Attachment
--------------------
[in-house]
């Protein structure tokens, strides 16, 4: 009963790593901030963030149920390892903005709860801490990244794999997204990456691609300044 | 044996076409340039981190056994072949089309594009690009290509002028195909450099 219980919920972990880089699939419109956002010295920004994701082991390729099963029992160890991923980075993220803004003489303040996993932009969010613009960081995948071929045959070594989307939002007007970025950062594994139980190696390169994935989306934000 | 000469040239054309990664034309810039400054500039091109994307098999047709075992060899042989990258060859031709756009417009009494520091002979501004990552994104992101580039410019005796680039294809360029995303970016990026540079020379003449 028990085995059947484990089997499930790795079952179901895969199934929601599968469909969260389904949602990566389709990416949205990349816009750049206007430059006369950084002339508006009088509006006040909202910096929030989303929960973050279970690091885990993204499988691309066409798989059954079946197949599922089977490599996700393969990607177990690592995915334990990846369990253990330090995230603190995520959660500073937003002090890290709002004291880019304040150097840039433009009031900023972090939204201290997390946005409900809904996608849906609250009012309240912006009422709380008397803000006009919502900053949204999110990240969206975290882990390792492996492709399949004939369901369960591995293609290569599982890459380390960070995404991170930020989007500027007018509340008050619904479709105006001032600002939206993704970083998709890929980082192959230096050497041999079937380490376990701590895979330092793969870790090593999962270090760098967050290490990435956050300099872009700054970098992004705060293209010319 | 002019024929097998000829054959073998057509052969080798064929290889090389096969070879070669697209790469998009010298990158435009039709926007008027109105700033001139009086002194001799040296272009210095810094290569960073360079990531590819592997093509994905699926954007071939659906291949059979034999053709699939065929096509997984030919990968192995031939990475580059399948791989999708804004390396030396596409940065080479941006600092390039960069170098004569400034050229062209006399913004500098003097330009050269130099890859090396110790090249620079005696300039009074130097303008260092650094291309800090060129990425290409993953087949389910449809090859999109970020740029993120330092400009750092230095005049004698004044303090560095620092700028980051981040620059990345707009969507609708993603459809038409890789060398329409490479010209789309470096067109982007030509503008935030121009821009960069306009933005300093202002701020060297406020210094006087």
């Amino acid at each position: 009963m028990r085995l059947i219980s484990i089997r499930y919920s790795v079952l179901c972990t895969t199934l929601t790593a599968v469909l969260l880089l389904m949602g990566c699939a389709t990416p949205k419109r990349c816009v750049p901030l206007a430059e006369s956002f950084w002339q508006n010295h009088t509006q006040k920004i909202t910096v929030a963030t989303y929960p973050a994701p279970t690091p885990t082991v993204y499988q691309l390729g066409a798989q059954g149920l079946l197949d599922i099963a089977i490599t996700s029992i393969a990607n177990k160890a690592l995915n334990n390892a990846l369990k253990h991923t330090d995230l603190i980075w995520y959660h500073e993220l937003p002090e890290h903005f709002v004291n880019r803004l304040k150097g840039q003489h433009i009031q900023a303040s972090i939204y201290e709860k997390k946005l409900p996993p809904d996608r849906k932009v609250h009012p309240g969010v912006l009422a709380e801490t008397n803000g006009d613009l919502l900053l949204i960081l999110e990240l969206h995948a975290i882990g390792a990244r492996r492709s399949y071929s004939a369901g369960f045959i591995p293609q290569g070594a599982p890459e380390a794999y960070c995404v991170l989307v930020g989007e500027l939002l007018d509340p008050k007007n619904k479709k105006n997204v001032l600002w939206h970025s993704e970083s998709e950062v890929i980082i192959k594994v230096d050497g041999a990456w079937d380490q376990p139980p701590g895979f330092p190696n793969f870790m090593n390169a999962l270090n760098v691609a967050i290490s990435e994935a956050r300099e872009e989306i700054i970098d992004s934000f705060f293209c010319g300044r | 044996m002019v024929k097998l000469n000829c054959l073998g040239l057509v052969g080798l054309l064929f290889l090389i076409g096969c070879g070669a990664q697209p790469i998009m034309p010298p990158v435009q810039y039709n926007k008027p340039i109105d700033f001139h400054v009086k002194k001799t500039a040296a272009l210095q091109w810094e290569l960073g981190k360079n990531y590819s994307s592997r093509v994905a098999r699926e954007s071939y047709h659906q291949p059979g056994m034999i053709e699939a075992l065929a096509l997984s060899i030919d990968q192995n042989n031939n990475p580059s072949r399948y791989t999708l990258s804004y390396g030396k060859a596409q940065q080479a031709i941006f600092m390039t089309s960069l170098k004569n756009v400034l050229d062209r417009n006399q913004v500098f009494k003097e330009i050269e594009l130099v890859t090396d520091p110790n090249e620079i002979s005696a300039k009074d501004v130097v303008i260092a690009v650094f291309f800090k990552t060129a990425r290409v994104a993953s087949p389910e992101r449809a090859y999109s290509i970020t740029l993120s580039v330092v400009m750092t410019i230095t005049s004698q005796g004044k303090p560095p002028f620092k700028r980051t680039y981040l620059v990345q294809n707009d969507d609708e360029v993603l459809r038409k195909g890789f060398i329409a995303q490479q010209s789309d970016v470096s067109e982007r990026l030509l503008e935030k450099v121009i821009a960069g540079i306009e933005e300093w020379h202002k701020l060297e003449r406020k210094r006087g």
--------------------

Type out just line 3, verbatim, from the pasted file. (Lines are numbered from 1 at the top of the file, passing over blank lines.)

């Amino acid at each position: 009963m028990r085995l059947i219980s484990i089997r499930y919920s790795v079952l179901c972990t895969t199934l929601t790593a599968v469909l969260l880089l389904m949602g990566c699939a389709t990416p949205k419109r990349c816009v750049p901030l206007a430059e006369s956002f950084w002339q508006n010295h009088t509006q006040k920004i909202t910096v929030a963030t989303y929960p973050a994701p279970t690091p885990t082991v993204y499988q691309l390729g066409a798989q059954g149920l079946l197949d599922i099963a089977i490599t996700s029992i393969a990607n177990k160890a690592l995915n334990n390892a990846l369990k253990h991923t330090d995230l603190i980075w995520y959660h500073e993220l937003p002090e890290h903005f709002v004291n880019r803004l304040k150097g840039q003489h433009i009031q900023a303040s972090i939204y201290e709860k997390k946005l409900p996993p809904d996608r849906k932009v609250h009012p309240g969010v912006l009422a709380e801490t008397n803000g006009d613009l919502l900053l949204i960081l999110e990240l969206h995948a975290i882990g390792a990244r492996r492709s399949y071929s004939a369901g369960f045959i591995p293609q290569g070594a599982p890459e380390a794999y960070c995404v991170l989307v930020g989007e500027l939002l007018d509340p008050k007007n619904k479709k105006n997204v001032l600002w939206h970025s993704e970083s998709e950062v890929i980082i192959k594994v230096d050497g041999a990456w079937d380490q376990p139980p701590g895979f330092p190696n793969f870790m090593n390169a999962l270090n760098v691609a967050i290490s990435e994935a956050r300099e872009e989306i700054i970098d992004s934000f705060f293209c010319g300044r | 044996m002019v024929k097998l000469n000829c054959l073998g040239l057509v052969g080798l054309l064929f290889l090389i076409g096969c070879g070669a990664q697209p790469i998009m034309p010298p990158v435009q810039y039709n926007k008027p340039i109105d700033f001139h400054v009086k002194k001799t500039a040296a272009l210095q091109w810094e290569l960073g981190k360079n990531y590819s994307s592997r093509v994905a098999r699926e954007s071939y047709h659906q291949p059979g056994m034999i053709e699939a075992l065929a096509l997984s060899i030919d990968q192995n042989n031939n990475p580059s072949r399948y791989t999708l990258s804004y390396g030396k060859a596409q940065q080479a031709i941006f600092m390039t089309s960069l170098k004569n756009v400034l050229d062209r417009n006399q913004v500098f009494k003097e330009i050269e594009l130099v890859t090396d520091p110790n090249e620079i002979s005696a300039k009074d501004v130097v303008i260092a690009v650094f291309f800090k990552t060129a990425r290409v994104a993953s087949p389910e992101r449809a090859y999109s290509i970020t740029l993120s580039v330092v400009m750092t410019i230095t005049s004698q005796g004044k303090p560095p002028f620092k700028r980051t680039y981040l620059v990345q294809n707009d969507d609708e360029v993603l459809r038409k195909g890789f060398i329409a995303q490479q010209s789309d970016v470096s067109e982007r990026l030509l503008e935030k450099v121009i821009a960069g540079i306009e933005e300093w020379h202002k701020l060297e003449r406020k210094r006087g």